Consider gas. Based on national average fuel costs, gas heaters cost roughly half as much to run as electric models and can pay for their higher up-front cost in as little as a year. Factor in the cost of running a gas line to your home if you don’t have one. Also consider adding insulation to hot-water pipes and the cold water pipe exiting the water heater.

You may have heard about tankless water heaters, which save energy by heating only the water you draw. Many factors will dictate the energy savings including how much and how often you use hot water. However, our recent tests of tankless water heaters show that while they are more energy-efficient than conventional water heaters, they are not necessarily more economical over the long run
So, assuming the 10 year model is only $100 more than the 5 year model.....my time is worth more than $100 to be swaping out a heater....not to mention the higher effeciency of the better model......

I've been doing research on the tankless....and what I concluded is that they are only worth the money if you are already using electric...but if you have gas...not worth the money.

But I do agree with the following....
Quote:
I've installed straight ball-valve drains at the bottom, hook up a hose, and drain 5 gallons or so each month. You would be amazed at the amount of crud that comes out.
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Old 05-18-2009, 12:35 PM   #13
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Default Re: Water heater replacement recommendations? (House, not garage)

Hey Crash,

How did you end up resolving your water heater issue? Not still taking showers at your parents' house, I hope!
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Old 05-18-2009, 11:33 PM   #14
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Default Re: Water heater replacement recommendations? (House, not garage)

Well, issued was semi-resolved. Called the company on Thursday morning/afternoon, and rep verified unit was under warranty. He stated the upper heating elements have been going bad, so he sent one out to replace it. Received it Friday morning (<24hrs!) but I was leaving town when fedex showed up.

Replaced it that Sunday (Mothers day) and it seemed to be ok; except that the length of time with hot water has decreased dramatically. Before, I could take a shower and have the dishwasher/washing machine running or have two showers going with no problem. The temperature is still fine, but the amount is far less.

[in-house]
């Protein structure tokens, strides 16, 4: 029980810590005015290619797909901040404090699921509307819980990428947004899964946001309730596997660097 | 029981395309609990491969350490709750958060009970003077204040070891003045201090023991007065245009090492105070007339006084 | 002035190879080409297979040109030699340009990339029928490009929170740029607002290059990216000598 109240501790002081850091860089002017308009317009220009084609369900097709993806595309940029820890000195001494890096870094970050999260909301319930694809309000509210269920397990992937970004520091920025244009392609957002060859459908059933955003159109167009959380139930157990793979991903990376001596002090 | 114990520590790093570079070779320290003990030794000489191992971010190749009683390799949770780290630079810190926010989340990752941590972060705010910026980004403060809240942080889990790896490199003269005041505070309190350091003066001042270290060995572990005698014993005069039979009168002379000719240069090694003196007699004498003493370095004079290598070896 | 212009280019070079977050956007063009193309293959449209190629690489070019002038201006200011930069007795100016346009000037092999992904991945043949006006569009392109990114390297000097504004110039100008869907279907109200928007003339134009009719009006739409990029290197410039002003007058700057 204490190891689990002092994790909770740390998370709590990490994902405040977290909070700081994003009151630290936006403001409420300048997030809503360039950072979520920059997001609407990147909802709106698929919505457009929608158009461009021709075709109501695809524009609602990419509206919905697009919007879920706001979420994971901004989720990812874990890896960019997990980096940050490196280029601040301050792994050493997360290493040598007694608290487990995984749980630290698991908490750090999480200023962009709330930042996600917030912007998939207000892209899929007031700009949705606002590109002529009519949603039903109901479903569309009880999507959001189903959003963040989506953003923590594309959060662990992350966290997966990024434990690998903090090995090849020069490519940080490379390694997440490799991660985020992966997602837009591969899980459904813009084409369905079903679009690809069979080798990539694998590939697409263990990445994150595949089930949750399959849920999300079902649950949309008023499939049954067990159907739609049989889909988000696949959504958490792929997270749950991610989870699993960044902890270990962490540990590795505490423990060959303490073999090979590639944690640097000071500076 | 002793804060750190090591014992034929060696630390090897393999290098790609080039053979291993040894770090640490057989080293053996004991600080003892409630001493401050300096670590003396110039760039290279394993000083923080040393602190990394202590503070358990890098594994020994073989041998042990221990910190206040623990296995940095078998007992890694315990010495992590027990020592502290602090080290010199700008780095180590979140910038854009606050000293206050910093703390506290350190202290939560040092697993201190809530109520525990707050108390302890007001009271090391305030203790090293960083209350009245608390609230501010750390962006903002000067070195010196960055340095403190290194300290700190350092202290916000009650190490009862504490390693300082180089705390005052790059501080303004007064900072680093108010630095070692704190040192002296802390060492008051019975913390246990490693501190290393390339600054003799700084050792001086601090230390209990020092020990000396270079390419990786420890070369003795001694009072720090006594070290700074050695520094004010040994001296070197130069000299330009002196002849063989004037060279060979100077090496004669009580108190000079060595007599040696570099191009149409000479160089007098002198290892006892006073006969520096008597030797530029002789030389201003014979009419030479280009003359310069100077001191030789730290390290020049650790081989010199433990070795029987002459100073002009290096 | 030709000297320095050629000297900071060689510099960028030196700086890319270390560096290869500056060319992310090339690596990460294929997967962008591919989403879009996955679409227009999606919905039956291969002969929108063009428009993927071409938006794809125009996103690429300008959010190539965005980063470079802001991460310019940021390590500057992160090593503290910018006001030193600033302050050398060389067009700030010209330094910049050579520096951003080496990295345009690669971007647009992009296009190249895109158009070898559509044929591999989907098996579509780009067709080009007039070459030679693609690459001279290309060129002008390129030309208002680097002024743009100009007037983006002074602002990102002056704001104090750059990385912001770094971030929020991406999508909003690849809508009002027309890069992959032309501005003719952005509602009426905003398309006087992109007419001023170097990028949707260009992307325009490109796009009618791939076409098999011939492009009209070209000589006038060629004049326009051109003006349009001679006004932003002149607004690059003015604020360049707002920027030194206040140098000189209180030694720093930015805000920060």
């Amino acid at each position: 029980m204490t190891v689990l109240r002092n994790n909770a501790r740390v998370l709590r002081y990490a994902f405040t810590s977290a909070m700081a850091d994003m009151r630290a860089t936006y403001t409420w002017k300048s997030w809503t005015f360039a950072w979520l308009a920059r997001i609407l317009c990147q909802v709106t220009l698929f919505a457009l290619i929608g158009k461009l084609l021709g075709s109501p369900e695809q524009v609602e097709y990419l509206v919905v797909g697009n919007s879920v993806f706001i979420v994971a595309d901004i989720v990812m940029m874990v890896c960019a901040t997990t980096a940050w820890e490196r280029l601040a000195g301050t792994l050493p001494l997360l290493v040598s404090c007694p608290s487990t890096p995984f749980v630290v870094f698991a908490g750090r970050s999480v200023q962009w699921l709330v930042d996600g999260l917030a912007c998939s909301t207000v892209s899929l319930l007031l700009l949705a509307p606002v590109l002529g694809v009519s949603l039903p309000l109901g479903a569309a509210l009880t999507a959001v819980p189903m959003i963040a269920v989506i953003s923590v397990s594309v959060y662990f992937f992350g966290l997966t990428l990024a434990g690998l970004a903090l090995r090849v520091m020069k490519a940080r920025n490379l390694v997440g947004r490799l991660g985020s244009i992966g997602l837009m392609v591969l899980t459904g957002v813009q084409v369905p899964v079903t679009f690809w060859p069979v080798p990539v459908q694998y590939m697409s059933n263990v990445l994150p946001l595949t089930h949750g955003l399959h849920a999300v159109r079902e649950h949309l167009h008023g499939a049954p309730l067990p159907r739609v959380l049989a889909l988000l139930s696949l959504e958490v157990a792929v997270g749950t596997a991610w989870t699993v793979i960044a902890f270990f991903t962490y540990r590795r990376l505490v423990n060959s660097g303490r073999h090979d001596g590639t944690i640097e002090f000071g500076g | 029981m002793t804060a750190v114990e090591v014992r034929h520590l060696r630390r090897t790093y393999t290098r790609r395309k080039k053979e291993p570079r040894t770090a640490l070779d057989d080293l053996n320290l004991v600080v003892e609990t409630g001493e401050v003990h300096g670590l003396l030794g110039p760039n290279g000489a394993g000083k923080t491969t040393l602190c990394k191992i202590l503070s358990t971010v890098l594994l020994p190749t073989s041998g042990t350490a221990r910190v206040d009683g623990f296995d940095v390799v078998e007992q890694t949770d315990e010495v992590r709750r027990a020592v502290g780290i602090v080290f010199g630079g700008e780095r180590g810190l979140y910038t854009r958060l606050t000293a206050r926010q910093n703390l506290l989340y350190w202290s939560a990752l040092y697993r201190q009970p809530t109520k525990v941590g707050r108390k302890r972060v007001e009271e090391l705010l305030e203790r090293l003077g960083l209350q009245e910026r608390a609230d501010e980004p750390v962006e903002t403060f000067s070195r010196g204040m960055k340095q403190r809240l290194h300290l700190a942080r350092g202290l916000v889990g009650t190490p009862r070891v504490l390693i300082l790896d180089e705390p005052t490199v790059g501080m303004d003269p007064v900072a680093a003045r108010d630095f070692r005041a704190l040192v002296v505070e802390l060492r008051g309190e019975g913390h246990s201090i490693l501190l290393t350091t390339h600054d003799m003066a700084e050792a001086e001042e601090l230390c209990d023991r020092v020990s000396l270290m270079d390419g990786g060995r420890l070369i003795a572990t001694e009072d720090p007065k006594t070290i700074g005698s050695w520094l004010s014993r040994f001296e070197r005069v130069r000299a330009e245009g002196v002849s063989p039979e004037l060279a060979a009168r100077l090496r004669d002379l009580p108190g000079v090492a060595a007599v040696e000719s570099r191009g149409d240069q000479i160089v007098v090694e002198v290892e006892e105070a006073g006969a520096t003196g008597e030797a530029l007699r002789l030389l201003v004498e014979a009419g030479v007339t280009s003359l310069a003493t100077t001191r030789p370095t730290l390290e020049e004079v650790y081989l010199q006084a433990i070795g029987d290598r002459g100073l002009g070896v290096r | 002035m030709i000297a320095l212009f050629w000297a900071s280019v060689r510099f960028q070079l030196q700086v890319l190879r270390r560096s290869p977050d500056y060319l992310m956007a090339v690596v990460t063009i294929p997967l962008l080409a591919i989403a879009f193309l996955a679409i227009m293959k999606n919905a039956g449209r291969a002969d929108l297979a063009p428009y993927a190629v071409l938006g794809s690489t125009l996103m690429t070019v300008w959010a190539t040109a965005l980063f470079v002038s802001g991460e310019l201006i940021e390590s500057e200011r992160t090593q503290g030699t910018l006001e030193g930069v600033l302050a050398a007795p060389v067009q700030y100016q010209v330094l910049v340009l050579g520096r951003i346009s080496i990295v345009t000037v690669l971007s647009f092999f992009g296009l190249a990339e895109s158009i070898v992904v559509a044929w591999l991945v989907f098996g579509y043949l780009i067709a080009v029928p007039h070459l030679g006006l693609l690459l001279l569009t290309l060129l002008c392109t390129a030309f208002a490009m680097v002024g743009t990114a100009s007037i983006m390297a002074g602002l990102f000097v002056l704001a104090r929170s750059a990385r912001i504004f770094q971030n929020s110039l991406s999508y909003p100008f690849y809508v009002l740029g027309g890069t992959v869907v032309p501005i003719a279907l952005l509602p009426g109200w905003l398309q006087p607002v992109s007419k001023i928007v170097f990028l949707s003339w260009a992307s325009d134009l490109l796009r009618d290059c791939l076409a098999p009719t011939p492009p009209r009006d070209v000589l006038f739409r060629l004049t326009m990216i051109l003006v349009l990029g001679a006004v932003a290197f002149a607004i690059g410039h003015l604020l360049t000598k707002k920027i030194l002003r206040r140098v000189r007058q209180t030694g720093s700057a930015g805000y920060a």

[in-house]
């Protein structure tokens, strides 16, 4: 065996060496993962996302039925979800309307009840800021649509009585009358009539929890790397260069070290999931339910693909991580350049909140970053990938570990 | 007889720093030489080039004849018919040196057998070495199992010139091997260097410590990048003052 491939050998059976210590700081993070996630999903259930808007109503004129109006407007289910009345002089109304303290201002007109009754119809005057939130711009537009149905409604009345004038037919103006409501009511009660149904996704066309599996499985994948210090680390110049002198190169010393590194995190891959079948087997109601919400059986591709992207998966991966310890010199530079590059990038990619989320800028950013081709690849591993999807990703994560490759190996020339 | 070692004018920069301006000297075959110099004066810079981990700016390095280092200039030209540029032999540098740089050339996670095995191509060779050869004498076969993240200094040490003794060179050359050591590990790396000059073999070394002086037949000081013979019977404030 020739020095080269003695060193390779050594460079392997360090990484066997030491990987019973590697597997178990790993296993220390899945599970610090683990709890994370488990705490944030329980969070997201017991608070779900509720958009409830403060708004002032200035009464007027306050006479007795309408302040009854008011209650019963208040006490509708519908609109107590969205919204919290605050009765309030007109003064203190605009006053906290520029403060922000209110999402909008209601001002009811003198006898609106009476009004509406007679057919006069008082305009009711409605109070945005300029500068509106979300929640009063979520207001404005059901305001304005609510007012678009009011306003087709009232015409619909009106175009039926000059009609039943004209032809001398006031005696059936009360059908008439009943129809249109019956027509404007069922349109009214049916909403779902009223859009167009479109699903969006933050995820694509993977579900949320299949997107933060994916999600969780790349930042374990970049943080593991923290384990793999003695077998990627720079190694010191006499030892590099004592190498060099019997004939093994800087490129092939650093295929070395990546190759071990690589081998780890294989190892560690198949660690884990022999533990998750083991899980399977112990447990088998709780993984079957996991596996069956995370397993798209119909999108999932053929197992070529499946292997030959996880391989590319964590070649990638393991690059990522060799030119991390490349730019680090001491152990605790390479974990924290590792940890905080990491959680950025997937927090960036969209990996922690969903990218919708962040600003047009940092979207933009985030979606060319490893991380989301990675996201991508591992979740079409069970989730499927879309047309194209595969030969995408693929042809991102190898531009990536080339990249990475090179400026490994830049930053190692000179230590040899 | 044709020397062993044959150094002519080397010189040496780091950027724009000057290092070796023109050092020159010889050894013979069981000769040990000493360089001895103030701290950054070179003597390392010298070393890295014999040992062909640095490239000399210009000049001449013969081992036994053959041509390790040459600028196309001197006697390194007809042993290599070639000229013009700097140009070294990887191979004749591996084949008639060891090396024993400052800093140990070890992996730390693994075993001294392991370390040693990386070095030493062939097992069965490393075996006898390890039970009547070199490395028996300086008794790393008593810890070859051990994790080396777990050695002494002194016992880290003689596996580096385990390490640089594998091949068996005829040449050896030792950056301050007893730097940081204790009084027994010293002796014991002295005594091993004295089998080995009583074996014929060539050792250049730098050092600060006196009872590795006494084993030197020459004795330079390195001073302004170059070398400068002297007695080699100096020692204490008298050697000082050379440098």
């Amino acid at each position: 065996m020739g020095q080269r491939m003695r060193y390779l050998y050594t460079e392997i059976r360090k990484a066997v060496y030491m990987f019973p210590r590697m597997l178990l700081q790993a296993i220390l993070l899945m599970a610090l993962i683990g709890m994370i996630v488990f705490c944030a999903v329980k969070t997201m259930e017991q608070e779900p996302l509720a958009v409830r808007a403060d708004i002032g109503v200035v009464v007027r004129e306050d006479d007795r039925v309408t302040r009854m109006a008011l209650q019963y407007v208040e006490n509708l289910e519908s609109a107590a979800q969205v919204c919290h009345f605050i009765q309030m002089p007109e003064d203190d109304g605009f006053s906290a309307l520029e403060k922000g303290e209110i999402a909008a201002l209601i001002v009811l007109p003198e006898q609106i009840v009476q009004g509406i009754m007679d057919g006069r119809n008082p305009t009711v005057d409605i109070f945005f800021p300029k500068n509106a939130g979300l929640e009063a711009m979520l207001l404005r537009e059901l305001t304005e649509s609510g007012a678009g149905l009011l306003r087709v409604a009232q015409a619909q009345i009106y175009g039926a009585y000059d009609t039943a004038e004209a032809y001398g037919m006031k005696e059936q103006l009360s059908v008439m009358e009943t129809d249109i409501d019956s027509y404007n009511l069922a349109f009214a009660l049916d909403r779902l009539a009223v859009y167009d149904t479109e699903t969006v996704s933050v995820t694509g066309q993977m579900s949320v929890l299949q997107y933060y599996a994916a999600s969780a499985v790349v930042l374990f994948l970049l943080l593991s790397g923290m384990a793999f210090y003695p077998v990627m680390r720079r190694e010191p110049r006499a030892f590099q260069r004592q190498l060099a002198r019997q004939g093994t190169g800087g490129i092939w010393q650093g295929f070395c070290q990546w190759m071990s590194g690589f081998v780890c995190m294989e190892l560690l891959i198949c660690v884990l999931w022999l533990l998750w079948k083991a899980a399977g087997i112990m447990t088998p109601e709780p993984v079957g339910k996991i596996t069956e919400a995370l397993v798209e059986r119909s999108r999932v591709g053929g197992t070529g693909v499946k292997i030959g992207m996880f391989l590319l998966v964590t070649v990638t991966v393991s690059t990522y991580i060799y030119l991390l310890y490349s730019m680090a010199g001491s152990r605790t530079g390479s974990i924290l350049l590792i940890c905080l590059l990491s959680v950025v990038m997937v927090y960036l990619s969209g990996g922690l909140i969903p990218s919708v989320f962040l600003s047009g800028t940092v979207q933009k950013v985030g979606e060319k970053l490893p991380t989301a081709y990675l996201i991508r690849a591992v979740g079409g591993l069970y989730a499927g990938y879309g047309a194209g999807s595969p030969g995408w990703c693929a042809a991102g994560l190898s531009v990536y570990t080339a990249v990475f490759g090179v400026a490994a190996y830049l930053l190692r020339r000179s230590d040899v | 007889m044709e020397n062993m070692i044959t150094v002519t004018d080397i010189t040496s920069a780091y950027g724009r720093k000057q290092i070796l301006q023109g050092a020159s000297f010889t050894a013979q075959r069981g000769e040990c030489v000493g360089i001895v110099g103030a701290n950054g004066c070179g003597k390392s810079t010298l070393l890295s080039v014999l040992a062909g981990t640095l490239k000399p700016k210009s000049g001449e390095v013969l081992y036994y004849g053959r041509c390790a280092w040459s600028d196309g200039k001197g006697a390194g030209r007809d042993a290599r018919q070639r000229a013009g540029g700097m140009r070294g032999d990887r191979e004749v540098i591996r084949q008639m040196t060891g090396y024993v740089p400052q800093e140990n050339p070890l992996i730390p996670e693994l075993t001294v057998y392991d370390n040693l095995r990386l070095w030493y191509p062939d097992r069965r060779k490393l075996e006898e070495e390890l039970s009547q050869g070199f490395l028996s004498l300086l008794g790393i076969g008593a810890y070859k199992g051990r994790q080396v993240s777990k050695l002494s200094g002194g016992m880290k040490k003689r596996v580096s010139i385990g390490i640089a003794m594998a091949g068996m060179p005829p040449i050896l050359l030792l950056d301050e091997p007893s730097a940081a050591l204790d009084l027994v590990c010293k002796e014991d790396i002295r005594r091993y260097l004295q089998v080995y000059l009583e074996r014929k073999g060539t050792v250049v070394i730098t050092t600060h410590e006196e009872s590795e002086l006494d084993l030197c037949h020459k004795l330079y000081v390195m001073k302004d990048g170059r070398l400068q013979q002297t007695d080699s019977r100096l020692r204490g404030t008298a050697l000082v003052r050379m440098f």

Now, there is only enough hot water for a ten minute shower, and then an hour before there is enough for another ten minute shower!

I have a feeling the lower element is bad also, so I am going to call the company again tomorrow. We have hot water, but barely.
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Old 05-19-2009, 12:45 PM   #15
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Default Re: Water heater replacement recommendations? (House, not garage)

Running out of hot water way too early is the classic symptom of the lower element being burned out. The top element only heats the top 1/3 or so of the tank.

Normally, the bottom element does most of the work, heating cold water at the bottom of the tank (which rises as it is heated).

The top element's purpose is to provide quick recovery after using up all the hot water. By heating just the water at the top, it will reheat 15-20 gallons to give you *some* hot water ASAP as opposed to waiting an hour for the bottom element to reheat the whole tankful.

Replacing the bottom element is the same as the top, except you have to wait longer for the water to drain down to that level of the tank!
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Old 05-19-2009, 12:49 PM   #16
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Default Re: Water heater replacement recommendations? (House, not garage)

What did the original element that you removed look like?
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Old 05-20-2009, 06:20 AM   #17
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Default Re: Water heater replacement recommendations? (House, not garage)

If the bottom element is good...check the dip tube.
it may have broken off.